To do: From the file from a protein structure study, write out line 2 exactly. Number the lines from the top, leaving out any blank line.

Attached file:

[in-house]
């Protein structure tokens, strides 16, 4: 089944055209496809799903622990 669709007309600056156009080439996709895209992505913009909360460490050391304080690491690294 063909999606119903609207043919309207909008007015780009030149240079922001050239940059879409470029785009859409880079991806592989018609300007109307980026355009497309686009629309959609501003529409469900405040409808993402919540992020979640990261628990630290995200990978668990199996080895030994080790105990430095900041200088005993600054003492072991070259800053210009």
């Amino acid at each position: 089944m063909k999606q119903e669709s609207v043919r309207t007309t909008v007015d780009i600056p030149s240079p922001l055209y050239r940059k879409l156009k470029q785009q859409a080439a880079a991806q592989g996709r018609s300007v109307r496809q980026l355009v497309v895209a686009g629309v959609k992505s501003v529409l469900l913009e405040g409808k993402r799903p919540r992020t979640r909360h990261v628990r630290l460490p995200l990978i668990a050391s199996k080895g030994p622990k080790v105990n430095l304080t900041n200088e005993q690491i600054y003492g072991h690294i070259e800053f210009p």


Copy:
């Protein structure tokens, strides 16, 4: 089944055209496809799903622990 669709007309600056156009080439996709895209992505913009909360460490050391304080690491690294 063909999606119903609207043919309207909008007015780009030149240079922001050239940059879409470029785009859409880079991806592989018609300007109307980026355009497309686009629309959609501003529409469900405040409808993402919540992020979640990261628990630290995200990978668990199996080895030994080790105990430095900041200088005993600054003492072991070259800053210009």